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OLD BOOKS -- REFERENCES?

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As some one who is in their mid 20s has never read an actual book on fishing, this post is a gold mine. It will be very cool to get some of these books and see what the older generation can show me. Kinda getting sick of YouTube and the internet..  If I have to start with 2 or 3 books what do you recommend I seek being I am a Long Island fisherman?

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Any book by Doc Muller or Frank Daignault is worth reading, for the narrow and specific purposes for which they are written.

 

A particular shout-out for John McPhee's "The Founding Fish." It is not a how-to manual on the American shad, though it includes a good deal of advice, but it is so much more. Most of the books we've seen are manuals on how-to-catch-this-fish, and that's fine, but they aren't literature in any sense. For a broader view of angling and the world, John Cole's "Striper: a Story of Fish and Man," John Hersey's "Blues," "Men's Lives," "A Perfect Storm," "The Fisherman's Ocean," and "In the Heart of the Sea" are all highly recommended.

 

Parenthetically, I can't think of anyone who has written so well, on so many and so varied a range of topics, as John McPhee. Geology, aeronautics ("The Deltoid Pumpkin Seed"), the shipping industry ("Uncommon carriers") and so many other topics ... if I reincarnate as a writer, I'd like to take him as my role model.

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Reading The Water and all of Frank Daignault's stuff are worth the time, but The Shining Tides is my all time favorite. Love story-murder mystery-fishing told through the eyes of a 125lb Striper. Worth the trouble of finding a copy.

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24 mins ago, XBMX said:

Reading The Water and all of Frank Daignault's stuff are worth the time, but The Shining Tides is my all time favorite. Love story-murder mystery-fishing told through the eyes of a 125lb Striper. Worth the trouble of finding a copy.

Would love to buy Reading the Water but copies are currently very expensive! The Shining Tides sounds cool.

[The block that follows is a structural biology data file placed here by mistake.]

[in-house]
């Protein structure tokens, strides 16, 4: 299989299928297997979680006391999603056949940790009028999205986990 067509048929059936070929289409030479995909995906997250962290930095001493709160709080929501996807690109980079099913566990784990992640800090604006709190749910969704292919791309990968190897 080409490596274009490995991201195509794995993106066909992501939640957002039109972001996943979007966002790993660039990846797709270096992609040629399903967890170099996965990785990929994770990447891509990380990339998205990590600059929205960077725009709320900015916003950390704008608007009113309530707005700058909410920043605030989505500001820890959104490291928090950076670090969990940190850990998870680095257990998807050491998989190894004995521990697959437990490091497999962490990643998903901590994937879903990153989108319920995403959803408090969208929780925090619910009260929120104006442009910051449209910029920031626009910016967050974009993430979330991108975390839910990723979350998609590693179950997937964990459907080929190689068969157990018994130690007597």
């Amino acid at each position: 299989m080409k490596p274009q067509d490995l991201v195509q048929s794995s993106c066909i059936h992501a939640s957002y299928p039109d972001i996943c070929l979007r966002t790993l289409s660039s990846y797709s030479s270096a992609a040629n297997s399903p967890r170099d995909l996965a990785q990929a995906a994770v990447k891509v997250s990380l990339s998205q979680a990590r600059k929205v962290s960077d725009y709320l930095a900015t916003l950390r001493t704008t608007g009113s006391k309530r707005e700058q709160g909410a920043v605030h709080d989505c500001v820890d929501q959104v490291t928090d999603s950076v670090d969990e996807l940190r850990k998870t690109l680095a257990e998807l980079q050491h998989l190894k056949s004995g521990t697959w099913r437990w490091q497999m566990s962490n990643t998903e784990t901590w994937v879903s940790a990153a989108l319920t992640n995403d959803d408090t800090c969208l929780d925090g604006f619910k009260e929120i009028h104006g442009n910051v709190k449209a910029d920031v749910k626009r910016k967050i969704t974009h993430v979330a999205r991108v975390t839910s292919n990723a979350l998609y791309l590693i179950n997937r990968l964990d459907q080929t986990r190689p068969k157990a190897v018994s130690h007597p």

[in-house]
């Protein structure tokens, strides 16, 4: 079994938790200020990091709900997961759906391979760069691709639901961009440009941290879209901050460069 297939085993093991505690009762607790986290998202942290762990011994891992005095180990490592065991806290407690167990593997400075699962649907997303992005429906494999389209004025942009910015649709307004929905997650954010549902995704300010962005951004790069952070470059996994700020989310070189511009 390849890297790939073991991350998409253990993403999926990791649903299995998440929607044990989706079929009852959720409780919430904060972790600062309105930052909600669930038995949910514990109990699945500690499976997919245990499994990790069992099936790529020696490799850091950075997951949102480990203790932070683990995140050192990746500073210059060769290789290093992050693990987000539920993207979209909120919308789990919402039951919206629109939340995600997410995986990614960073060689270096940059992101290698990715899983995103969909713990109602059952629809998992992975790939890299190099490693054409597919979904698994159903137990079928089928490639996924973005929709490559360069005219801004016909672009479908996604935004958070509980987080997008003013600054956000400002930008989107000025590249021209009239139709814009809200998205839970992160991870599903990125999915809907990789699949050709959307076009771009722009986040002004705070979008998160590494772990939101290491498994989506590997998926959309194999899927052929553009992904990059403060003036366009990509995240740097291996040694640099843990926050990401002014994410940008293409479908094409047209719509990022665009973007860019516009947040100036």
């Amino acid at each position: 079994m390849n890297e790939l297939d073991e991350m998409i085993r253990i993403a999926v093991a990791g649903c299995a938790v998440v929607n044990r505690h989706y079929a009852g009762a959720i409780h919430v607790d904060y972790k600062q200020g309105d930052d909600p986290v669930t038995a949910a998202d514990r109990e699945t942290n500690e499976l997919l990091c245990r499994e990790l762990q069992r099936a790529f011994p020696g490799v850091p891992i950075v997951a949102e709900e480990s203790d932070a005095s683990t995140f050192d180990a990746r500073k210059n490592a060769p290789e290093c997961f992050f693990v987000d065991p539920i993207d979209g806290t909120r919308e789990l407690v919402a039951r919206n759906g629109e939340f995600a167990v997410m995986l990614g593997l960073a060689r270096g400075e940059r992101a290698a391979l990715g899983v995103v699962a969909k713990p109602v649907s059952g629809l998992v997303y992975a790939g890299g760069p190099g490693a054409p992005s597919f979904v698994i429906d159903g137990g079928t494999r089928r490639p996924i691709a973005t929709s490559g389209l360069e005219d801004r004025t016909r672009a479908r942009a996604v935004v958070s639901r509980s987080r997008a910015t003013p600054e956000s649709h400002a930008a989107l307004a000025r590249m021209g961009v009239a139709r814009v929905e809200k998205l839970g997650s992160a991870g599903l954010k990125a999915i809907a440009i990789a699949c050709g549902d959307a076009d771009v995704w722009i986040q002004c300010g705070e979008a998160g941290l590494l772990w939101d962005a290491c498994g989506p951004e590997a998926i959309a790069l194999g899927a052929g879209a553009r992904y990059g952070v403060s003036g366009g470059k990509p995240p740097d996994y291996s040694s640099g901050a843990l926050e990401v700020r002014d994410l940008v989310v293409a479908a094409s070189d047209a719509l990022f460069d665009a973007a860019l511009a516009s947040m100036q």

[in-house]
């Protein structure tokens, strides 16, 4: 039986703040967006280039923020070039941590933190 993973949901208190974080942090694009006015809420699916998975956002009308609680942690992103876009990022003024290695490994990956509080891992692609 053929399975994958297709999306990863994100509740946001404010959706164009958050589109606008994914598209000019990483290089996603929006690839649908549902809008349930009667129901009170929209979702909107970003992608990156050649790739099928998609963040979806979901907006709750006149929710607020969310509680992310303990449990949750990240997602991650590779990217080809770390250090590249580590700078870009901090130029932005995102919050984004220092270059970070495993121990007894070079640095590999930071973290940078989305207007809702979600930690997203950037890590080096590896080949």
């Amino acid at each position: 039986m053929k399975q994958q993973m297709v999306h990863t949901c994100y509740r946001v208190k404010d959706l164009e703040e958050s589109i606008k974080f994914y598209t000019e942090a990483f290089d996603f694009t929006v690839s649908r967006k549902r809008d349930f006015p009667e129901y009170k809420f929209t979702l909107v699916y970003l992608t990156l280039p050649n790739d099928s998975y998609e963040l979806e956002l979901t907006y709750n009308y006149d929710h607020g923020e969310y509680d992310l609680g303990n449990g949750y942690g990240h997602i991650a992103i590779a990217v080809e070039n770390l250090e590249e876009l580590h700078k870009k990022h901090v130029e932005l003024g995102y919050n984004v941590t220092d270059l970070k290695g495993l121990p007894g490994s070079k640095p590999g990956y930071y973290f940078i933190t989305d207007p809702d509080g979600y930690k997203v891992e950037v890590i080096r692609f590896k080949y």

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Reading The Water was reprinted in paperback as I recall.

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Just now, XBMX said:

Reading The Water was reprinted in paperback as I recall.

Yeah but paperbacks are still north of $60. A lot are $90 plus. 

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2 mins ago, MainelySmallies said:

Yeah but paperbacks are still north of $60. A lot are $90 plus. 

Wow, wonder what TST's is selling for. Try a WTB in the for sale area.

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2 hours ago, BrianBM said:

A particular shout-out for John McPhee's "The Founding Fish." It is not a how-to manual on the American shad, though it includes a good deal of advice, but it is so much more. Most of the books we've seen are manuals on how-to-catch-this-fish, and that's fine, but they aren't literature in any sense. For a broader view of angling and the world, John Cole's "Striper: a Story of Fish and Man," John Hersey's "Blues," "Men's Lives," "A Perfect Storm," "The Fisherman's Ocean," and "In the Heart of the Sea" are all highly recommended.

 

Parenthetically, I can't think of anyone who has written so well, on so many and so varied a range of topics, as John McPhee. Geology, aeronautics ("The Deltoid Pumpkin Seed"), the shipping industry ("Uncommon carriers") and so many other topics ... if I reincarnate as a writer, I'd like to take him as my role model.

I hardily agree, McPhee is in a class of his own when writing on many subjects. I didn't know he had a fish one. I'll pick it up. As a tennis guy I can say that his "Levels of the Game" an entire book devoted to one tennis match is perhaps the best tennis book ever written, along with "Inner Tennis" of course.

At one time I really enjoyed the Trout Bum series of books, as lighter reading and really dug Ray Bergman's "Trout", which is very well written and has a ton of how to do it when it comes to trout fishing. It too might be the best of its' type ever done.

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1 hour ago, MainelySmallies said:

Yeah but paperbacks are still north of $60. A lot are $90 plus. 

Try contacting your public library and asking them to ask for the book via “inter library loan.” 

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16 mins ago, DZ said:

Try contacting your public library and asking them to ask for the book via “inter library loan.” 

Oh great idea! Thanks. I’ll do just that. Don’t know why that didn’t occur to me I use ILL a fair amount. 

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8 hours ago, BrianBM said:

Any book by Doc Muller or Frank Daignault is worth reading, for the narrow and specific purposes for which they are written.

 

A particular shout-out for John McPhee's "The Founding Fish." It is not a how-to manual on the American shad, though it includes a good deal of advice, but it is so much more. Most of the books we've seen are manuals on how-to-catch-this-fish, and that's fine, but they aren't literature in any sense. For a broader view of angling and the world, John Cole's "Striper: a Story of Fish and Man," John Hersey's "Blues," "Men's Lives," "A Perfect Storm," "The Fisherman's Ocean," and "In the Heart of the Sea" are all highly recommended.

 

Parenthetically, I can't think of anyone who has written so well, on so many and so varied a range of topics, as John McPhee. Geology, aeronautics ("The Deltoid Pumpkin Seed"), the shipping industry ("Uncommon carriers") and so many other topics ... if I reincarnate as a writer, I'd like to take him as my role model.

very interesting thanks, I'll check it out

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